Op-Ed: All parties must be prepared to compromise to prioritize human-rights approach to affordable housing (July 9, 2020)

July 9, 2020

Note: This op-ed was originally published in the Edmonton Journal on July 9, 2020.

by Sandra Ngo and Brett Lambert

We’ve seen the headlines before: vocal members of the community expressing their opposition to a proposed affording housing development.

Stories of home owners’ associations taking developers to court, protests organized, and heated discussions at city council hearings are all commonplace occurrences during the public engagement process.

Recently, Edmonton City Council voted in favour of selling four parcels of land to Homeward Trust to build permanent supportive housing, which are located in Terrace Heights, King Edward Park, McArthur Industrial, and Inglewood. These sites will build a total of 150 units, which represent a portion of the 900 housing units the city needs to build by 2024 as part of their goal to end chronic homelessness.

Permanent supportive housing is a type of continuous care that combines subsidized housing with support services. These services can run the gamut, from innocuous programs such as community support groups and child care, to full-time, in-house registered nurses and psychologists. These investments are lauded for saving taxpayer money by reducing pressure on health and emergency services, the justice system, and reducing social disorder.

Despite these tangible benefits, some concerns over neighbourhood safety have been expressed. Does it always have to be this way? We don’t think so. The Edmonton Social Planning Council recently published a report, Public Engagement on Affordable Housing in Edmonton, which explores best practices for how a robust public engagement strategy can address these concerns and offers a number of recommendations to community league members, city administration, and affordable housing developers.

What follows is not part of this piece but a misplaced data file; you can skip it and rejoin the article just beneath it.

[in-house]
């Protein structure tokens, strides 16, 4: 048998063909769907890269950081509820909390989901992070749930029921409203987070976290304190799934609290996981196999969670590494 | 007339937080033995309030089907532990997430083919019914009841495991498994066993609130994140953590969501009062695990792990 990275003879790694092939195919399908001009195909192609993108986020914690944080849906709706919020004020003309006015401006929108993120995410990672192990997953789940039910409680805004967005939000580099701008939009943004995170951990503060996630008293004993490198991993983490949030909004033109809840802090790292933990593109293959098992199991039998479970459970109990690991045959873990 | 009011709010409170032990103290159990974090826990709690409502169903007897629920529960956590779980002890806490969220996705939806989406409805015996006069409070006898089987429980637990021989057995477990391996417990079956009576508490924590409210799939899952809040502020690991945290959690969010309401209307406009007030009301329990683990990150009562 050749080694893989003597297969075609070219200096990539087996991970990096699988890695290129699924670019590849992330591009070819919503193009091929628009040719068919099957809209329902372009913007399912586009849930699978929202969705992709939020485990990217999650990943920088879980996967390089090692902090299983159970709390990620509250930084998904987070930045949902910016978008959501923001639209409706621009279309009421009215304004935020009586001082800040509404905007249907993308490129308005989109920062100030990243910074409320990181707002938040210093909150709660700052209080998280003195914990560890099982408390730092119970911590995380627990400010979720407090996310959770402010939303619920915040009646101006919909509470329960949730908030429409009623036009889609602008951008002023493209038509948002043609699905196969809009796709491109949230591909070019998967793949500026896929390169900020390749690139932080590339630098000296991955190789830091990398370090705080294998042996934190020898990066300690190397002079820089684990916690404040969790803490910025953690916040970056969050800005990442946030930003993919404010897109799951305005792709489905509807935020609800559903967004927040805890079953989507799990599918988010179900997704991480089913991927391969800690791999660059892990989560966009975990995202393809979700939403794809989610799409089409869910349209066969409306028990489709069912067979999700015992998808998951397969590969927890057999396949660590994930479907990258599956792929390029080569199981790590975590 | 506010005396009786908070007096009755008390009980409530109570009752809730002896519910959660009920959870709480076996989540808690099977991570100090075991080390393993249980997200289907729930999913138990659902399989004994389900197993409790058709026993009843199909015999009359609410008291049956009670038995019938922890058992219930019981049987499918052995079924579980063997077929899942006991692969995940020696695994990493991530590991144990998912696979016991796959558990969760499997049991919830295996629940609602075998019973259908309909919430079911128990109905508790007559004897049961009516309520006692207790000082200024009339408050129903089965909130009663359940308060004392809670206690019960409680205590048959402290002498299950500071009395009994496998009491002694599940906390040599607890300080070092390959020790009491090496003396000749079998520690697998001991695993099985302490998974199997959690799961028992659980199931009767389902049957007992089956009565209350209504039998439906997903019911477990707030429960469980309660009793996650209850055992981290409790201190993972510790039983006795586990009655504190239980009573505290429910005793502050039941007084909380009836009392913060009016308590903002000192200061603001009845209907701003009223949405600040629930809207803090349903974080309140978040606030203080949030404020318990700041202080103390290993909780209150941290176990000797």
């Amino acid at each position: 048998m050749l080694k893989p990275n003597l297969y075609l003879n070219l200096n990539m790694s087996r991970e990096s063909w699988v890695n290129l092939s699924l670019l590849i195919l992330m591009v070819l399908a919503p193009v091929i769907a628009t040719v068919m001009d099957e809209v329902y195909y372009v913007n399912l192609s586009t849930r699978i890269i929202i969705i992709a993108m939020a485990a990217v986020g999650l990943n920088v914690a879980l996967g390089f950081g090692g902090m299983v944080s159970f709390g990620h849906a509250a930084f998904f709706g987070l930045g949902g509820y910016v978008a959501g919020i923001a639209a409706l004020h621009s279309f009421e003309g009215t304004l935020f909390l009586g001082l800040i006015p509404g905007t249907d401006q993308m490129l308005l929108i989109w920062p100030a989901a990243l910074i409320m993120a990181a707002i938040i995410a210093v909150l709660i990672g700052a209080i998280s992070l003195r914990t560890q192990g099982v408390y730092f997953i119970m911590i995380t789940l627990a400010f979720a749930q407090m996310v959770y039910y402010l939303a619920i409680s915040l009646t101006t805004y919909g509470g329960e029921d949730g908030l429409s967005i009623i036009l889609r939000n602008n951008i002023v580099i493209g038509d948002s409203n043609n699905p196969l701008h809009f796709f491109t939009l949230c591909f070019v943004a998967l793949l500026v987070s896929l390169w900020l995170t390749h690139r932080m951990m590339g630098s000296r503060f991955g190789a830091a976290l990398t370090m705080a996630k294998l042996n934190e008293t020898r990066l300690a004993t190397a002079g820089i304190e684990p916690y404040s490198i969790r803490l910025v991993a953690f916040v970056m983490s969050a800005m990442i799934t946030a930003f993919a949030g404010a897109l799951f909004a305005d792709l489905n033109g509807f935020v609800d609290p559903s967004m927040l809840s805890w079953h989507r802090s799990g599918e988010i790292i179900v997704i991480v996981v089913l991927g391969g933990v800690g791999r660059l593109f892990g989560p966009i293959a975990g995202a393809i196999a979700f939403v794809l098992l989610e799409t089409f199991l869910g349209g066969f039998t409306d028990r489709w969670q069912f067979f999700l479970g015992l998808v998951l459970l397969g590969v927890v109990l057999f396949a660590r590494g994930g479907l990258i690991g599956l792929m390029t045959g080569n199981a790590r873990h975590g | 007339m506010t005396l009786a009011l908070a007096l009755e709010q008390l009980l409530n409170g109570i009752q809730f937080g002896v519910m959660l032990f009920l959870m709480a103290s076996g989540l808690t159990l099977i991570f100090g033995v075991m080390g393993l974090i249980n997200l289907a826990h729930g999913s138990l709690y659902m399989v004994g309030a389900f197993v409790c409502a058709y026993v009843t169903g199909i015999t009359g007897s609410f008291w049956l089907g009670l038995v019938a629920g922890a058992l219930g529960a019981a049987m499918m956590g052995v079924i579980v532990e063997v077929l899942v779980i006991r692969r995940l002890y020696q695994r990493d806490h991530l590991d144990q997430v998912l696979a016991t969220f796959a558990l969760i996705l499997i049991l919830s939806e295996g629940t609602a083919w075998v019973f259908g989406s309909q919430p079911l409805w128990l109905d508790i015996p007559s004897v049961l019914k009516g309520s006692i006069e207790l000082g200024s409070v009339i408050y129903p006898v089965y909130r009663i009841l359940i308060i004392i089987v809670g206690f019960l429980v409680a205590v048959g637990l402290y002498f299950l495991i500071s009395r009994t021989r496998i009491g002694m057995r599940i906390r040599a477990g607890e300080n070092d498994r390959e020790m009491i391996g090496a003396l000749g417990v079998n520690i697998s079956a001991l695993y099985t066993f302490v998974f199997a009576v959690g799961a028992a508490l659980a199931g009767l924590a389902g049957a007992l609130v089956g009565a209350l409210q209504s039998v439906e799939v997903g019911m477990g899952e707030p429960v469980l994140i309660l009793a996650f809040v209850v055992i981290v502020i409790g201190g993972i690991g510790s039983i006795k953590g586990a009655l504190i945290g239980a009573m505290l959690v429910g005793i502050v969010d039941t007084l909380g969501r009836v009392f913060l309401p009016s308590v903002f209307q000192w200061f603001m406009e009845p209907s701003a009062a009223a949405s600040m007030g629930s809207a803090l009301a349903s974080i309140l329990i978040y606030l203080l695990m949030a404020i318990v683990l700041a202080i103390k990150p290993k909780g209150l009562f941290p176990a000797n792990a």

Good public engagement helps to find common ground between groups which may have different interests and leads to a development that is better integrated with the neighbourhood while benefiting the vulnerable populations who will be housed in these units in the long-term.

The key to a successful public engagement process is to start early and be transparent about the use of public input. Early and ongoing engagement allows for a dialogue to be created, and facilitates a deeper understanding of affordable housing within a community. This makes for more meaningful negotiations, where developers are able to gather feedback and reflect it back to the community, who in turn reciprocate the process.

The notion of feeling heard early on builds trusting relationships, dispels misunderstandings, and the lack of delay reduces discord among the community. Here the engagement process becomes meaningful and is not simply a formality.

Incorporating a human rights approach in the public engagement process is also a crucial component in increasing support for affordable housing. By framing the conversation around someone’s right to have adequate housing, the average person can recognize the role they play in helping marginalized populations and confronting stereotypes and prejudice against impoverished communities. Public engagement based on this premise can bust myths related to crime, safety, housing prices, and overcrowding.

Innovating the public engagement process is another way to bring about a successful outcome. Each neighbourhood has a different dynamic, with preferences varying widely according to the community. A non-traditional engagement format can include walking tours of successful affordable housing developments. These neighbourhood walkthroughs were cited as effective tools for increasing understanding and acceptance of developments and allowed for innovative ways of hearing community feedback.

When it comes to the planning process of an affordable housing development, change can be an inherently uncomfortable process and concerns from community members need to be addressed in order to move forward for a mutually beneficial result. All parties must be prepared to compromise while prioritizing a human rights-based approach whereby the most vulnerable are afforded their right to safe and adequate housing.

The four permanent supportive housing developments represent an important step forward for ending homelessness in Edmonton. They help people who have complex needs stay safe, healthy, and build community. As the next steps are undertaken, we hope that the best practices as outlined in our report will help facilitate a robust public engagement process resulting in housing stability for those who need it most.

Sandra Ngo is Research Coordinator of the Edmonton Social Planning Council.

Brett Lambert is Community Engagement Coordinator of the Edmonton Social Planning Council.

Share This